Charleston – After a Beckley mother told lawmakers that her son was barred from playing high school basketball games because of his dreadlocks, the West Virginia Senate's Committee on the Judiciary passed a bill on Monday clarifying that state law prohibiting racial discrimination includes mistreatment based on hairstyles typically associated with a race.

Sen. Mike Azinger, R-Wood, a white man, vehemently spoke against the bill, telling Tarsha Bolt, the Beckley mother and a black woman, that she was trying to "undercut authority" and trying to pick "the rules" for herself.

Bolt told lawmakers that a basketball coach at Woodrow Wilson High School told her son, Matthew Moore, a freshman player, that he had to cut his dreadlocks because they weren't "neat," even though other players on the team had afros and man-buns.

"I think it's neat," she said. "It's a part of our culture."

She explained to lawmakers that dreadlocks are "one of the most manageable ways" for black people to wear their hair.

He had consistently shown up at practice, she said, but had to sit out the first three games. He began to rip out his dreadlocks, and even cried, according to Bolt.

"He doesn't like for me to say that," she said.

After the school and Board of Education were no help, she said, she contacted lawmakers.

"I tried to do everything I could to talk to the school, talk to the local county board of education and said we need to change this, because no kid should be in a situation like this, and that's why we're here today," she said. "We have a lot more things to worry about like his academics, his future, which college he's going to. Why are we here discussing his hair?"

Bolt also said that the coach, who is black, may not be racist but has "some biases that he needs to address."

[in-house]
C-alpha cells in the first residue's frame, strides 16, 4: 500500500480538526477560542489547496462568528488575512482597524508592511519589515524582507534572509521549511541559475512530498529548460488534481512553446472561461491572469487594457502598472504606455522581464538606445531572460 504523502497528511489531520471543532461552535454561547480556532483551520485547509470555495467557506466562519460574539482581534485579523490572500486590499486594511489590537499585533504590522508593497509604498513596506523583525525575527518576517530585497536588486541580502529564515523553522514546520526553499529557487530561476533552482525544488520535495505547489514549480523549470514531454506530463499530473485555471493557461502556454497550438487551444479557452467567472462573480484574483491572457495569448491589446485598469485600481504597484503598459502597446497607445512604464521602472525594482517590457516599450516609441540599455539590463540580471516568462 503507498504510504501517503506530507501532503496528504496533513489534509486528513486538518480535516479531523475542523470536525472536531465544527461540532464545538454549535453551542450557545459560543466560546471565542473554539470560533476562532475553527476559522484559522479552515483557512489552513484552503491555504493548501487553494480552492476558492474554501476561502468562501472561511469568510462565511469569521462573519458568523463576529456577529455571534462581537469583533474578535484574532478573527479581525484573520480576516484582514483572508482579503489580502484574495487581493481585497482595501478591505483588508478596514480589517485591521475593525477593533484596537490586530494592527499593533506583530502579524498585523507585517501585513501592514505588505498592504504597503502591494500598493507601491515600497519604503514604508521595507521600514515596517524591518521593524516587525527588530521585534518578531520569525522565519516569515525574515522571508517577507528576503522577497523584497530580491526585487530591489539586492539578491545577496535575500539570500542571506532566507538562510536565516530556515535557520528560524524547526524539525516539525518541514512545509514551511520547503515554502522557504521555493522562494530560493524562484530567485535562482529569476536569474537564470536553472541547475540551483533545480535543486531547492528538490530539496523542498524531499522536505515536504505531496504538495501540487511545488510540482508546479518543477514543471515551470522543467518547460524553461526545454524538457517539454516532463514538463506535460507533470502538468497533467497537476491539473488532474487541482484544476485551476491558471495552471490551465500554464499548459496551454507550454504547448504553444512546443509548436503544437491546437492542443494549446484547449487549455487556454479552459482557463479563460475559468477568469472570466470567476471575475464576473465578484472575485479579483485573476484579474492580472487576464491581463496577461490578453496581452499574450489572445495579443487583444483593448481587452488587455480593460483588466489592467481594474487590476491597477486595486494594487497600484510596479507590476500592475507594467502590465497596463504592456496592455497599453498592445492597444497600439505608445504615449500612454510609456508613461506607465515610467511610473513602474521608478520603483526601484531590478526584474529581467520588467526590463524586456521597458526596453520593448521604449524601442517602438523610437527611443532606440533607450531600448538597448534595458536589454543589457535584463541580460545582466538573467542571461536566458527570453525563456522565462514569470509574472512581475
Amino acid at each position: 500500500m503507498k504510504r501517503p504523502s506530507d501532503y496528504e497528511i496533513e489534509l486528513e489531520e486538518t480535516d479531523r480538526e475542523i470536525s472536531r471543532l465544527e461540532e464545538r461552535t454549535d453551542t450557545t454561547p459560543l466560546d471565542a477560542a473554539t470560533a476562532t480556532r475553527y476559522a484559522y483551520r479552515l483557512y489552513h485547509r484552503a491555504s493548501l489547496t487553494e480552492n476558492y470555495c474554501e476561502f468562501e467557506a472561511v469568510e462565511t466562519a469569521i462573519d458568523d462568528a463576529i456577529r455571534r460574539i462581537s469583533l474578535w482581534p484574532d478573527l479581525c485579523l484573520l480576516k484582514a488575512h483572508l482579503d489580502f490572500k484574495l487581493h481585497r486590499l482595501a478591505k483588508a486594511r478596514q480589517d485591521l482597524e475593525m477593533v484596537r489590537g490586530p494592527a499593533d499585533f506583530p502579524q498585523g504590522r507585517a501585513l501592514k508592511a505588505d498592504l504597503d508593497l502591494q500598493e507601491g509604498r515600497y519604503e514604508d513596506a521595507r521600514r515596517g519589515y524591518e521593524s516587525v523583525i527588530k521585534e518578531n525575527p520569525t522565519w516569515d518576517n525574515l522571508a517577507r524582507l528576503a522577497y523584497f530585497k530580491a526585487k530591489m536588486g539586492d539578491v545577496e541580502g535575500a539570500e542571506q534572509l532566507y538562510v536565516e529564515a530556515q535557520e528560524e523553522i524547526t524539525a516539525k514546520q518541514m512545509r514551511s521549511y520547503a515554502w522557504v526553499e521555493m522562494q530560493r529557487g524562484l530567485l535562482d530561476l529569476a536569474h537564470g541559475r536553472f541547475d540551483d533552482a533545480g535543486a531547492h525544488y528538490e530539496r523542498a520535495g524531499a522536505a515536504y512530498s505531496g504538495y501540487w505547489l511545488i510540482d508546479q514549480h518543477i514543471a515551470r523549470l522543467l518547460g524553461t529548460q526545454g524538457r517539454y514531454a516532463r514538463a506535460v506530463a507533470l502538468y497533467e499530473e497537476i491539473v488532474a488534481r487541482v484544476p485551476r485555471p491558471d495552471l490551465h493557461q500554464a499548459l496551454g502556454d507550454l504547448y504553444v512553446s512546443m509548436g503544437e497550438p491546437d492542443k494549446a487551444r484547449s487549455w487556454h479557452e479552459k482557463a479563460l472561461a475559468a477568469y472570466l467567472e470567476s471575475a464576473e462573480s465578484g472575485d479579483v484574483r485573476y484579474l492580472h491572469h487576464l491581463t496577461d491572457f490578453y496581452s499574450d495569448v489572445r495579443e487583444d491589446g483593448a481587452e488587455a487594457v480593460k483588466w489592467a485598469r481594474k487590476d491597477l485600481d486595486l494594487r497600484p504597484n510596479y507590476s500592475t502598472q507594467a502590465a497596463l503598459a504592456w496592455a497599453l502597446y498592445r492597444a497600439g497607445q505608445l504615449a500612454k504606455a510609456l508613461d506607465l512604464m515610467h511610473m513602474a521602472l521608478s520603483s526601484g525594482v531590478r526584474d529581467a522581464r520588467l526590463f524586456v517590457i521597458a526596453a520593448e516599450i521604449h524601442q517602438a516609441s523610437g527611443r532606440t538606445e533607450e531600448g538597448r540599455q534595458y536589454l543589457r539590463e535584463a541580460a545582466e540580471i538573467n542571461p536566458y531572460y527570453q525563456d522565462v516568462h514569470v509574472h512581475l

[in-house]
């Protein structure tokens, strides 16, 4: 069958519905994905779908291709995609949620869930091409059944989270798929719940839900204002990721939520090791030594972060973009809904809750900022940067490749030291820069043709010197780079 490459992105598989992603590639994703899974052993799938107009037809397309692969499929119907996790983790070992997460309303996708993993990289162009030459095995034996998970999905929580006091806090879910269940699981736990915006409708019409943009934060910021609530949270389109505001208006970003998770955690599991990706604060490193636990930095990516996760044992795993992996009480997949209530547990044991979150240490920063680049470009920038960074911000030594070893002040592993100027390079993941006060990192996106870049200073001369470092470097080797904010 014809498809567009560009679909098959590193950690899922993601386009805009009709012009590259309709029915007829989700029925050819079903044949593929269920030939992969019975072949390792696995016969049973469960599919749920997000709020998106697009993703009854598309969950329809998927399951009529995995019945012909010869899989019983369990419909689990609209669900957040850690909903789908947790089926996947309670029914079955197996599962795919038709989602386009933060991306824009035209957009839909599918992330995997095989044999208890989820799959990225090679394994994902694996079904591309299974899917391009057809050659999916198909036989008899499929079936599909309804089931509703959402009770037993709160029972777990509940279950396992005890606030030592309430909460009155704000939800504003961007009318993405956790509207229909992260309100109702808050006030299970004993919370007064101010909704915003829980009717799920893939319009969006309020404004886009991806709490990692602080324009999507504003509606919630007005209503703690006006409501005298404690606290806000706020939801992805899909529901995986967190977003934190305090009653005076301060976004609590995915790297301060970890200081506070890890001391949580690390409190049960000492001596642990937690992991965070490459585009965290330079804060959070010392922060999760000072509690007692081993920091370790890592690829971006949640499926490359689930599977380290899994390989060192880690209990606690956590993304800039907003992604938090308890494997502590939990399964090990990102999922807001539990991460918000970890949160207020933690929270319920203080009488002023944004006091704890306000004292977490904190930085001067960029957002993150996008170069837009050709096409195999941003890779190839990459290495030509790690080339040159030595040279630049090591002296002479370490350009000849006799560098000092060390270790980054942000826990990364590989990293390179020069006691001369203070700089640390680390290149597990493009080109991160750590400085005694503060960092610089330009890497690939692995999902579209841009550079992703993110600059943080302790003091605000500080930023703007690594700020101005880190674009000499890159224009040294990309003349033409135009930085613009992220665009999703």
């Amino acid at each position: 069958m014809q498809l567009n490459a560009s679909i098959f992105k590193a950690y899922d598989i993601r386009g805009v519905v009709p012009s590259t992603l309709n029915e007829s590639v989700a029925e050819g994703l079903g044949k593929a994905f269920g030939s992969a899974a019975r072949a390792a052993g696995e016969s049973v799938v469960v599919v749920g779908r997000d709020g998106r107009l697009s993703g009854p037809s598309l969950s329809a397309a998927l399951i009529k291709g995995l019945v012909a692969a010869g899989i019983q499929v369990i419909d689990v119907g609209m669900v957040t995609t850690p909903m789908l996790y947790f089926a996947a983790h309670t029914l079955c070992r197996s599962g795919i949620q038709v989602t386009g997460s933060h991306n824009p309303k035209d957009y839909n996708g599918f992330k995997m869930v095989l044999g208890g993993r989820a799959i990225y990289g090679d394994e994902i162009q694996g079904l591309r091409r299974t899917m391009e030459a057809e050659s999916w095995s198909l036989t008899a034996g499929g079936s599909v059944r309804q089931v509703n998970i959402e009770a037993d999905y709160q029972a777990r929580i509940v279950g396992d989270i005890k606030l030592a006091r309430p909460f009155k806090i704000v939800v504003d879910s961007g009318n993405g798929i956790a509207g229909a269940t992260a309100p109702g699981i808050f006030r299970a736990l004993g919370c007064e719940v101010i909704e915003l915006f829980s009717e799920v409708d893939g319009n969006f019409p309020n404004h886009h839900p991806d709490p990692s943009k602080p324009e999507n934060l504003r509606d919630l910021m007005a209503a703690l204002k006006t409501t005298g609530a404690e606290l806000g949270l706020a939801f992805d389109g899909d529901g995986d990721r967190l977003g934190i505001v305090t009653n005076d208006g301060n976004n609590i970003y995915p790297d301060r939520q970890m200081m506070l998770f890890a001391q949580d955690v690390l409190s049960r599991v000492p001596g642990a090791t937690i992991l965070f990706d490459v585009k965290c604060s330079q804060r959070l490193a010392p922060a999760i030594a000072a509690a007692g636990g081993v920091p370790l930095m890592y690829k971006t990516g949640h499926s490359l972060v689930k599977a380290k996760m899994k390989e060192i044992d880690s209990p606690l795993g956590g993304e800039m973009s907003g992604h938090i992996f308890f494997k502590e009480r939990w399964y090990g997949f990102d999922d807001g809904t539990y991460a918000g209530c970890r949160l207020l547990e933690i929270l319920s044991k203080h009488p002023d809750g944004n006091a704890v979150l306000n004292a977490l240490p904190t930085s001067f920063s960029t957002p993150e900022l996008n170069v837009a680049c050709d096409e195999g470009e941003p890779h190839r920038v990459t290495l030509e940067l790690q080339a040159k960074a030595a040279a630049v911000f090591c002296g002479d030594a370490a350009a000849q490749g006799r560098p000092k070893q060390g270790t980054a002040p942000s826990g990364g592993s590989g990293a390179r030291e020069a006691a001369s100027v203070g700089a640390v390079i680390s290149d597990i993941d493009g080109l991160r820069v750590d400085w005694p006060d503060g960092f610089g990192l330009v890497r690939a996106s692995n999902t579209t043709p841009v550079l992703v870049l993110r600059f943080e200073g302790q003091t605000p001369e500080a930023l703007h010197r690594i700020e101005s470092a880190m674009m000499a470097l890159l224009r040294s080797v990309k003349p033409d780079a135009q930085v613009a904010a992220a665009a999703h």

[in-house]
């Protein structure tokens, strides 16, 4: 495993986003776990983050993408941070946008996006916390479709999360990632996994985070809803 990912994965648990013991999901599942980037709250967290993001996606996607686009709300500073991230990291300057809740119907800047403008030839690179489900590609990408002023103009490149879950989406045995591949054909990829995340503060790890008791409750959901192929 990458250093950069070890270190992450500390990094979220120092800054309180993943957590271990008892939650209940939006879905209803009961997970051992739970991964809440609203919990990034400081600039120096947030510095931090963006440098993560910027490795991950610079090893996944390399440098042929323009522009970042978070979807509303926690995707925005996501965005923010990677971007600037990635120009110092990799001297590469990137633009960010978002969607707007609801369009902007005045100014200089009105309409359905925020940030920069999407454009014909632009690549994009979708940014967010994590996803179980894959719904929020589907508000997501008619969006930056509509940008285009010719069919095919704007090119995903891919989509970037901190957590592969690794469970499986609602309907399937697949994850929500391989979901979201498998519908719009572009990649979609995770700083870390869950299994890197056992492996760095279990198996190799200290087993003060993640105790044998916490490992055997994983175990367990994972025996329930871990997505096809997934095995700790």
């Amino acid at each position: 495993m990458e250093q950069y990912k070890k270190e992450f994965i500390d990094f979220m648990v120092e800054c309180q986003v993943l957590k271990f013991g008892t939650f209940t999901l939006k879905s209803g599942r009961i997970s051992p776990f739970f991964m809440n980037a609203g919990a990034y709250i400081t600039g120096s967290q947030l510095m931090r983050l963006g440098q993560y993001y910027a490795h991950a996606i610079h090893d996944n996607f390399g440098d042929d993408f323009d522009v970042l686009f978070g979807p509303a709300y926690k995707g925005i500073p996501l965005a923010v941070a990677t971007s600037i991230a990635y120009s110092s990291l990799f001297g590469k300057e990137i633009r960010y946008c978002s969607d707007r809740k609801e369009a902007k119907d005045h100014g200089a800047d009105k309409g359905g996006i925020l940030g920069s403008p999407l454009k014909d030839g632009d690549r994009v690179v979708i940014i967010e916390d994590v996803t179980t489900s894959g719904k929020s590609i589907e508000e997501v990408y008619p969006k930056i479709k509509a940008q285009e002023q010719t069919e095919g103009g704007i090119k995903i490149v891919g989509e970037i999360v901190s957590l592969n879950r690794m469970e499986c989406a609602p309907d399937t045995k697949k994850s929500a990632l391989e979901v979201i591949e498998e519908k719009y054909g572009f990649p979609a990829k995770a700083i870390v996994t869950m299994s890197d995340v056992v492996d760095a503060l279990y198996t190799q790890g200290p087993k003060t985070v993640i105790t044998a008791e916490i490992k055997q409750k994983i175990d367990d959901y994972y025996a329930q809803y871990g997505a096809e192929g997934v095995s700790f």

"So I think one of the most important things today that you guys have the power and the ability to do is make sure that no kid can be discriminated against because of their ethnic hairstyles," adding that there are other ethnic hairstyles. 

Azinger told her she was "picking the rules for (herself)."

"You're deciding yourself which rules are just and which aren't," he said.

"I don't agree with that," she responded. "I can't control how Matthew's hair grows out of his head. All I can do as a mom is support him and make sure he maintains it.

"It shouldn't be a problem to respect his culture and embrace diversity on the basketball team," she added.

Azinger said with his sons, he tries to "back up the authority because I think that kids need to learn that – authority's not always right, sometimes they make bad decisions, and as a dad, I'm going to say to my son or to my daughter, look life's not fair... Sometimes life isn't fair. Sometimes things don't go the way you want them to go, but you got to listen to the coach, or the teacher, or mom and dad, or whoever. That authority is, I think, being undercut in culture today and I think that's what's happening here."

He said he saw the bill "as undercutting another standard and authority in society, but I appreciate you coming today."

"I can understand where you're coming from, and I respect authority, and I teach my son each and every day to respect authority," she said, "but what we've got to understand is right now there's a lot of people in powerful positions that have some outdated ways of thinking, and that's what this bill is here to address. It's not trying to undercut authority –" 

"Well, I think that's what you're doing, though," Azinger interrupted.

"I would never tell my son to undercut authority, but this is just, it's a discriminatory act–," she said.

"I think you're showing him, in my opinion, ma'am, I think you're showing him how to undercut authority," Azinger interrupted again, to gasps and "wows" from the audience.

"I'm showing him how to stand up for what's right," she said.

Sen. Mark Maynard, R-Wayne, also spoke against passing the bill, saying he was worried about lawsuits for monetary damages, and argued that he would like to hear from the coach.